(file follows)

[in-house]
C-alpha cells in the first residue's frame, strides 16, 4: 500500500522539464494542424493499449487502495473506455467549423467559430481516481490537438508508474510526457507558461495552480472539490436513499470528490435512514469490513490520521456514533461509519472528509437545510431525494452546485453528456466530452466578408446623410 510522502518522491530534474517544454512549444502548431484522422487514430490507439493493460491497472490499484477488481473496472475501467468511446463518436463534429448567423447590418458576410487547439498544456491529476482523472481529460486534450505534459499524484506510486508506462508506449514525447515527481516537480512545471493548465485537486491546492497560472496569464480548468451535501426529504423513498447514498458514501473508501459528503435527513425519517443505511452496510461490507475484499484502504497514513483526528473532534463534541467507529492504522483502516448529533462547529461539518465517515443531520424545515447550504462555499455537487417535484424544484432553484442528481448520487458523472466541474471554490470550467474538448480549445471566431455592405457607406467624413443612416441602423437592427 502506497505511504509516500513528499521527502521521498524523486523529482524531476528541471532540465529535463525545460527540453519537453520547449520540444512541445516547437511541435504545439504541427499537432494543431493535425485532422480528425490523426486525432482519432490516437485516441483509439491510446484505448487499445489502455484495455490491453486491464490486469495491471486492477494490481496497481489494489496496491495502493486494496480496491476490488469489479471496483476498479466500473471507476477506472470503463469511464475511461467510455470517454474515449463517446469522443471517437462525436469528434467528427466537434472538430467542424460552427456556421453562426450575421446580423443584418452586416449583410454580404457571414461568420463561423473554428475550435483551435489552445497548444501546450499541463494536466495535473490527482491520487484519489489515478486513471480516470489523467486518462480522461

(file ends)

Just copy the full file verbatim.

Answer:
[in-house]
C-alpha cells in the first residue's frame, strides 16, 4: 500500500522539464494542424493499449487502495473506455467549423467559430481516481490537438508508474510526457507558461495552480472539490436513499470528490435512514469490513490520521456514533461509519472528509437545510431525494452546485453528456466530452466578408446623410 510522502518522491530534474517544454512549444502548431484522422487514430490507439493493460491497472490499484477488481473496472475501467468511446463518436463534429448567423447590418458576410487547439498544456491529476482523472481529460486534450505534459499524484506510486508506462508506449514525447515527481516537480512545471493548465485537486491546492497560472496569464480548468451535501426529504423513498447514498458514501473508501459528503435527513425519517443505511452496510461490507475484499484502504497514513483526528473532534463534541467507529492504522483502516448529533462547529461539518465517515443531520424545515447550504462555499455537487417535484424544484432553484442528481448520487458523472466541474471554490470550467474538448480549445471566431455592405457607406467624413443612416441602423437592427 502506497505511504509516500513528499521527502521521498524523486523529482524531476528541471532540465529535463525545460527540453519537453520547449520540444512541445516547437511541435504545439504541427499537432494543431493535425485532422480528425490523426486525432482519432490516437485516441483509439491510446484505448487499445489502455484495455490491453486491464490486469495491471486492477494490481496497481489494489496496491495502493486494496480496491476490488469489479471496483476498479466500473471507476477506472470503463469511464475511461467510455470517454474515449463517446469522443471517437462525436469528434467528427466537434472538430467542424460552427456556421453562426450575421446580423443584418452586416449583410454580404457571414461568420463561423473554428475550435483551435489552445497548444501546450499541463494536466495535473490527482491520487484519489489515478486513471480516470489523467486518462480522461